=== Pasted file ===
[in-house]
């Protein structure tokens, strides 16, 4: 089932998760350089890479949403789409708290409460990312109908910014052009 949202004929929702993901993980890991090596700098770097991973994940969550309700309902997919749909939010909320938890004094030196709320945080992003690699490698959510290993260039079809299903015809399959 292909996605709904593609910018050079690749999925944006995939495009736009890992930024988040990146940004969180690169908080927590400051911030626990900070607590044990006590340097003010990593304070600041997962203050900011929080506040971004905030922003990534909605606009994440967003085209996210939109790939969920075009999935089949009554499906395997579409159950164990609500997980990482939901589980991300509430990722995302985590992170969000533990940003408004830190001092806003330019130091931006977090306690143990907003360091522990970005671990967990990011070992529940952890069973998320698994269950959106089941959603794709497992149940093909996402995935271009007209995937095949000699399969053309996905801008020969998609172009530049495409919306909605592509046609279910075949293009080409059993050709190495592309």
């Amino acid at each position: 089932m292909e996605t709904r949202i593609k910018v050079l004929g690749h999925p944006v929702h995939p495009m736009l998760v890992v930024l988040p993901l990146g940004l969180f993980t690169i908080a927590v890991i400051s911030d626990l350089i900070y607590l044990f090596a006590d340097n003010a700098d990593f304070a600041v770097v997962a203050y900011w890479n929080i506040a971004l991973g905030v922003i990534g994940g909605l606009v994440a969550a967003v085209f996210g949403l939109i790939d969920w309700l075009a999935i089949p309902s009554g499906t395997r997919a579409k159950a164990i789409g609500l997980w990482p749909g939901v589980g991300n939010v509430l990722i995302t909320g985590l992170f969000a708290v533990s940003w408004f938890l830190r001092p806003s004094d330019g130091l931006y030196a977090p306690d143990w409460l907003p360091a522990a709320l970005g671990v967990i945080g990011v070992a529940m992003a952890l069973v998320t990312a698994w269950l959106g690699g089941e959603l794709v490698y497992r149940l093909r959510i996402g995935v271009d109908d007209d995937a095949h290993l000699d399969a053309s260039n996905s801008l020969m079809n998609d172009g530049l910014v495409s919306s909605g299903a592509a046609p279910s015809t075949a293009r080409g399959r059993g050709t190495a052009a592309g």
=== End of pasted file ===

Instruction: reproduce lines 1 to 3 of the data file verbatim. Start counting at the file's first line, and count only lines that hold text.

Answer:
[in-house]
């Protein structure tokens, strides 16, 4: 089932998760350089890479949403789409708290409460990312109908910014052009 949202004929929702993901993980890991090596700098770097991973994940969550309700309902997919749909939010909320938890004094030196709320945080992003690699490698959510290993260039079809299903015809399959 292909996605709904593609910018050079690749999925944006995939495009736009890992930024988040990146940004969180690169908080927590400051911030626990900070607590044990006590340097003010990593304070600041997962203050900011929080506040971004905030922003990534909605606009994440967003085209996210939109790939969920075009999935089949009554499906395997579409159950164990609500997980990482939901589980991300509430990722995302985590992170969000533990940003408004830190001092806003330019130091931006977090306690143990907003360091522990970005671990967990990011070992529940952890069973998320698994269950959106089941959603794709497992149940093909996402995935271009007209995937095949000699399969053309996905801008020969998609172009530049495409919306909605592509046609279910075949293009080409059993050709190495592309």
């Amino acid at each position: 089932m292909e996605t709904r949202i593609k910018v050079l004929g690749h999925p944006v929702h995939p495009m736009l998760v890992v930024l988040p993901l990146g940004l969180f993980t690169i908080a927590v890991i400051s911030d626990l350089i900070y607590l044990f090596a006590d340097n003010a700098d990593f304070a600041v770097v997962a203050y900011w890479n929080i506040a971004l991973g905030v922003i990534g994940g909605l606009v994440a969550a967003v085209f996210g949403l939109i790939d969920w309700l075009a999935i089949p309902s009554g499906t395997r997919a579409k159950a164990i789409g609500l997980w990482p749909g939901v589980g991300n939010v509430l990722i995302t909320g985590l992170f969000a708290v533990s940003w408004f938890l830190r001092p806003s004094d330019g130091l931006y030196a977090p306690d143990w409460l907003p360091a522990a709320l970005g671990v967990i945080g990011v070992a529940m992003a952890l069973v998320t990312a698994w269950l959106g690699g089941e959603l794709v490698y497992r149940l093909r959510i996402g995935v271009d109908d007209d995937a095949h290993l000699d399969a053309s260039n996905s801008l020969m079809n998609d172009g530049l910014v495409s919306s909605g299903a592509a046609p279910s015809t075949a293009r080409g399959r059993g050709t190495a052009a592309g």